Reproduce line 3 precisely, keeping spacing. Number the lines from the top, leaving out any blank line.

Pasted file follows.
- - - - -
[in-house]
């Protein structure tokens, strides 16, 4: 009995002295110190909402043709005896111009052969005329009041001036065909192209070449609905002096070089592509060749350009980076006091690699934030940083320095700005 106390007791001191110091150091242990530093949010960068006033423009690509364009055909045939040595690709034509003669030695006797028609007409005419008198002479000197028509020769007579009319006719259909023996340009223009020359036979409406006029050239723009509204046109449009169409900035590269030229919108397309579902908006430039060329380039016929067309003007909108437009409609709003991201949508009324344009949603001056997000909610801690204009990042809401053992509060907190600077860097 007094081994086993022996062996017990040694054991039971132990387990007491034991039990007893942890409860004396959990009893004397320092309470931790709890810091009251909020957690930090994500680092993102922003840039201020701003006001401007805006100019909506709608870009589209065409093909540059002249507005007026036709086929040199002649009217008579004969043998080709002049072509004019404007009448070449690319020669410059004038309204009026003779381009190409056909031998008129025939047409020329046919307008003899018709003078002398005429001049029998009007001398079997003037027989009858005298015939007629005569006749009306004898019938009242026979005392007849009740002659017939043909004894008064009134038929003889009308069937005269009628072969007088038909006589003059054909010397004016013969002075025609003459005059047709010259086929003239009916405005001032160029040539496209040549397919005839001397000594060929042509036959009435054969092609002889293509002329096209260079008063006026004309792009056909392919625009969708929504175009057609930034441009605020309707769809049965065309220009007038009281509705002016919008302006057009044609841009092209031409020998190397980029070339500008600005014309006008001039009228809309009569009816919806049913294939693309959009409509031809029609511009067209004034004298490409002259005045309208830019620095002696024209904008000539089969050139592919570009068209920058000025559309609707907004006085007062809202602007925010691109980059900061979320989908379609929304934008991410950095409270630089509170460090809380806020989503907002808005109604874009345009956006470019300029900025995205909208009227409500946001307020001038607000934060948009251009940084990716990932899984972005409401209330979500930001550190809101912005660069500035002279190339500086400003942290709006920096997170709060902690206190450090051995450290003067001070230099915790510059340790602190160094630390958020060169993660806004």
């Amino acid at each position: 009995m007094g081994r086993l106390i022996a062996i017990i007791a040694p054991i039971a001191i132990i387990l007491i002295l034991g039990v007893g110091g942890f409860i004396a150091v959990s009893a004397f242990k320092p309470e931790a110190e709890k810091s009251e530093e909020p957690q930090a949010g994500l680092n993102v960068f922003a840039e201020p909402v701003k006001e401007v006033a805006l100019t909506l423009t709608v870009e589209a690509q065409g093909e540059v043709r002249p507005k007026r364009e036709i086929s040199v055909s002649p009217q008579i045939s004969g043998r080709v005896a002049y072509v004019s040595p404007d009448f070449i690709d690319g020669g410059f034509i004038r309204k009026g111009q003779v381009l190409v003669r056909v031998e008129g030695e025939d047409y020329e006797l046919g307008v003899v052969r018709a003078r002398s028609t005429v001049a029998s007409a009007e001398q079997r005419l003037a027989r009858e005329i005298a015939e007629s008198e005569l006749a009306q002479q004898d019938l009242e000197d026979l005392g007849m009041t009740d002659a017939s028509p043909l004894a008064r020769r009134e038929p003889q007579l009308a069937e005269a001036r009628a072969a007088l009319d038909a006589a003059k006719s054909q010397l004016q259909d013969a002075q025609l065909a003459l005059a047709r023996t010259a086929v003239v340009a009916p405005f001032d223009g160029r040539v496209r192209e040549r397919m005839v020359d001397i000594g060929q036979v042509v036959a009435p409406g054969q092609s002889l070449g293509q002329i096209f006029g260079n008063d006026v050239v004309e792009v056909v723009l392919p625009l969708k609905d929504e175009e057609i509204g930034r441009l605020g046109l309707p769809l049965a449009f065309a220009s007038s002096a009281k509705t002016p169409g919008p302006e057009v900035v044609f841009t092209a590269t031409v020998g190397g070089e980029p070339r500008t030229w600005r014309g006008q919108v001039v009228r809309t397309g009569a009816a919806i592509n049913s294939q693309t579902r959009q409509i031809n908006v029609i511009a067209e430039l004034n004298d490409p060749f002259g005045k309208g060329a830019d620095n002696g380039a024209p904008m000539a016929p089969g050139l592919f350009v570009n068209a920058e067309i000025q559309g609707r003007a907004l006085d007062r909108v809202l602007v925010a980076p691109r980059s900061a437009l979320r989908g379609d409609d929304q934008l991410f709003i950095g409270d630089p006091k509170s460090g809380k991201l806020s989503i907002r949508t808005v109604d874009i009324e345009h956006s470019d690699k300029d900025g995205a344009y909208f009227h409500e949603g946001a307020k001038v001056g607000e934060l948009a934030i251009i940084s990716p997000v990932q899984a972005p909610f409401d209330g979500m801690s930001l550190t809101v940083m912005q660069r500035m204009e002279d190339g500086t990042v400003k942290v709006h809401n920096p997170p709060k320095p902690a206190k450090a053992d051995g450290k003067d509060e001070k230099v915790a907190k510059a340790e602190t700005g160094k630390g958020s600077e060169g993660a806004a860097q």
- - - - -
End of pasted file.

């Amino acid at each position: 009995m007094g081994r086993l106390i022996a062996i017990i007791a040694p054991i039971a001191i132990i387990l007491i002295l034991g039990v007893g110091g942890f409860i004396a150091v959990s009893a004397f242990k320092p309470e931790a110190e709890k810091s009251e530093e909020p957690q930090a949010g994500l680092n993102v960068f922003a840039e201020p909402v701003k006001e401007v006033a805006l100019t909506l423009t709608v870009e589209a690509q065409g093909e540059v043709r002249p507005k007026r364009e036709i086929s040199v055909s002649p009217q008579i045939s004969g043998r080709v005896a002049y072509v004019s040595p404007d009448f070449i690709d690319g020669g410059f034509i004038r309204k009026g111009q003779v381009l190409v003669r056909v031998e008129g030695e025939d047409y020329e006797l046919g307008v003899v052969r018709a003078r002398s028609t005429v001049a029998s007409a009007e001398q079997r005419l003037a027989r009858e005329i005298a015939e007629s008198e005569l006749a009306q002479q004898d019938l009242e000197d026979l005392g007849m009041t009740d002659a017939s028509p043909l004894a008064r020769r009134e038929p003889q007579l009308a069937e005269a001036r009628a072969a007088l009319d038909a006589a003059k006719s054909q010397l004016q259909d013969a002075q025609l065909a003459l005059a047709r023996t010259a086929v003239v340009a009916p405005f001032d223009g160029r040539v496209r192209e040549r397919m005839v020359d001397i000594g060929q036979v042509v036959a009435p409406g054969q092609s002889l070449g293509q002329i096209f006029g260079n008063d006026v050239v004309e792009v056909v723009l392919p625009l969708k609905d929504e175009e057609i509204g930034r441009l605020g046109l309707p769809l049965a449009f065309a220009s007038s002096a009281k509705t002016p169409g919008p302006e057009v900035v044609f841009t092209a590269t031409v020998g190397g070089e980029p070339r500008t030229w600005r014309g006008q919108v001039v009228r809309t397309g009569a009816a919806i592509n049913s294939q693309t579902r959009q409509i031809n908006v029609i511009a067209e430039l004034n004298d490409p060749f002259g005045k309208g060329a830019d620095n002696g380039a024209p904008m000539a016929p089969g050139l592919f350009v570009n068209a920058e067309i000025q559309g609707r003007a907004l006085d007062r909108v809202l602007v925010a980076p691109r980059s900061a437009l979320r989908g379609d409609d929304q934008l991410f709003i950095g409270d630089p006091k509170s460090g809380k991201l806020s989503i907002r949508t808005v109604d874009i009324e345009h956006s470019d690699k300029d900025g995205a344009y909208f009227h409500e949603g946001a307020k001038v001056g607000e934060l948009a934030i251009i940084s990716p997000v990932q899984a972005p909610f409401d209330g979500m801690s930001l550190t809101v940083m912005q660069r500035m204009e002279d190339g500086t990042v400003k942290v709006h809401n920096p997170p709060k320095p902690a206190k450090a053992d051995g450290k003067d509060e001070k230099v915790a907190k510059a340790e602190t700005g160094k630390g958020s600077e060169g993660a806004a860097q």